According to the U.S. National Institutes of Health, approximately 11 million Americans have been exposed to these carcinogenic minerals between 1940 and 1978. It generally takes 20 to 50 years for an asbestos-related condition to develop following the first exposure. Consequently, numerous people who have recently been diagnosed with asbestosis, lung cancer or mesothelioma had probably been exposed during that time span. Even though no level of asbestos is truly safe, it has been suggested that the duration of exposure, as well as the amount of inhaled or ingested fibers, might increase the risk of developing one of the previously mentioned diseases.

6. Asbestos is accountable for one in every three deaths caused by occupational cancer

There are numerous forms of cancer which can occur due to regular exposure to various toxic substances in the workplace, including lung cancer and mesothelioma. The World Health Organization estimated that asbestos is responsible for one in every three deaths caused by occupational cancer. Asbestos is still a prevalent raw material used in many industries in the U.S., so the figures are probably not very surprising.

7. The demand for asbestos-containing products has increased by 35% between 2010 and 2011

Despite the fact that the dangers of exposure to asbestos have been reliably demonstrated multiple times and are now well-known, the consumption of asbestos-containing products has shockingly increased by approximately 35% between 2010 and 2011. Roofing products are apparently the most highly demanded, accounting for 72% of the total asbestos-containing products sold over the course of this time period.

8. Approximately 70% of people involved in the rescue operations following the collapse of the World Trade Center reported new or aggravated respiratory symptoms due to asbestos exposure

Firefighters, cleanup workers, police officers, debris removal workers and all the other people involved in the rescue operations after the 9/11 tragedy were exposed to tremendous levels of asbestos, as well as Lower Manhattan residents. However, those who worked at the Ground Zero site were the most severely affected and up to 70% of them noticed distressing symptoms or the worsening of pre-existent respiratory conditions. Asbestos was employed as insulation to fireproof the towers and, according to the U.S. Environmental Protection Agency, the implosion “pulverized asbestos to ultra-fine particles” which were subsequently spread throughout the Lower Manhattan.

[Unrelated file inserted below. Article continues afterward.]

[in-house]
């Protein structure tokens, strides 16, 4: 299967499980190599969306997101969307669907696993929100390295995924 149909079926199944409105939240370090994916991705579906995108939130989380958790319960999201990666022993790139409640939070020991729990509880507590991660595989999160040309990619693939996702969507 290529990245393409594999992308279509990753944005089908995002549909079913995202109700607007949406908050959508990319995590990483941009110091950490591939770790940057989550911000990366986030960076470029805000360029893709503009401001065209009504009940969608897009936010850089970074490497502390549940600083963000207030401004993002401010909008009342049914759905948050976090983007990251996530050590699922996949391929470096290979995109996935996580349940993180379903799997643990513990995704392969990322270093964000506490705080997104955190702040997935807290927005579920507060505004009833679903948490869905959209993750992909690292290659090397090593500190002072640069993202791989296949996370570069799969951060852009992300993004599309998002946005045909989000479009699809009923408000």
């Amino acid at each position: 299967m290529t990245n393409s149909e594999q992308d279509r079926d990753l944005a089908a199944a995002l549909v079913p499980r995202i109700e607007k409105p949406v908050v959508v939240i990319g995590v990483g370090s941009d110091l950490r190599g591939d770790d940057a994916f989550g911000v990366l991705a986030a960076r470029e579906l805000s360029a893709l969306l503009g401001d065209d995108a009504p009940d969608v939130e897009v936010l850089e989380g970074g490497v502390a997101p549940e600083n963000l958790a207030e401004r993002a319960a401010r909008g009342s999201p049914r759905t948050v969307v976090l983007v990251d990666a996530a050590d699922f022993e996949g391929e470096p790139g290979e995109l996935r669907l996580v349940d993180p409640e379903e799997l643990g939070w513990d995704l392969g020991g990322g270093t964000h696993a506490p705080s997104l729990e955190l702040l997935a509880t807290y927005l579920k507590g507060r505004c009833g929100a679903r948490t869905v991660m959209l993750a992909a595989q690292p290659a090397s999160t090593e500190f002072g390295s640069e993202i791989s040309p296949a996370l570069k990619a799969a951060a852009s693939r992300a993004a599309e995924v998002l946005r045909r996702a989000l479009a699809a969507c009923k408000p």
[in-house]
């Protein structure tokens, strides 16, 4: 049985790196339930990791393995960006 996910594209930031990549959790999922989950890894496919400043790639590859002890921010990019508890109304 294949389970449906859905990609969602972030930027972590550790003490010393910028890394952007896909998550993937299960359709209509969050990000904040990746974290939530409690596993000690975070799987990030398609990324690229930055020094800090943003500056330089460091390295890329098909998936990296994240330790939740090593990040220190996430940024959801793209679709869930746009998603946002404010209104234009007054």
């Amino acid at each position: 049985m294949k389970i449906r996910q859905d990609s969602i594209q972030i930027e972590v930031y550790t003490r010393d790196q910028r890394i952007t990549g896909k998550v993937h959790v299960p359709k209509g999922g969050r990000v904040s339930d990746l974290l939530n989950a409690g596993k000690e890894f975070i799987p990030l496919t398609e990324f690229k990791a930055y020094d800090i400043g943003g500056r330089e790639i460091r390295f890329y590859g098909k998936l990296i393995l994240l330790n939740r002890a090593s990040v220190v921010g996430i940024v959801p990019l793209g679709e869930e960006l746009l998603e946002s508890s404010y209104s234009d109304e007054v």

9. By 2002, approximately 730,000 people in the U.S. had filed lawsuits against asbestos companies and their number is currently increasing

Asbestos litigation is one of the longest-running mass torts in the U.S. and is currently on the rise due to the increasing number of asbestos victims. By 2002, 730,000 Americans had filed lawsuits against one or multiple asbestos companies which might have contributed to their asbestosis or cancer diagnosis. Nearly 9,000 companies have been held accountable for neglectful exposure to asbestos so far and funds of over $37 billion have been set aside for compensation.

10. Up to 5,000 asbestos-containing products have been manufactured in the U.S. over the course of the last century

From building materials to household appliances, asbestos has been present in a very large number of products until the mid-1980s. It is estimated that asbestos has been used as a raw material or ingredient for the manufacturing of nearly 5,000 different products over the course of the 20th century in the U.S. when the popularity of these minerals was at its highest point. Floor tiles, hair dryers, insulation, cement and roofing materials were only a few of the numerous products made with asbestos.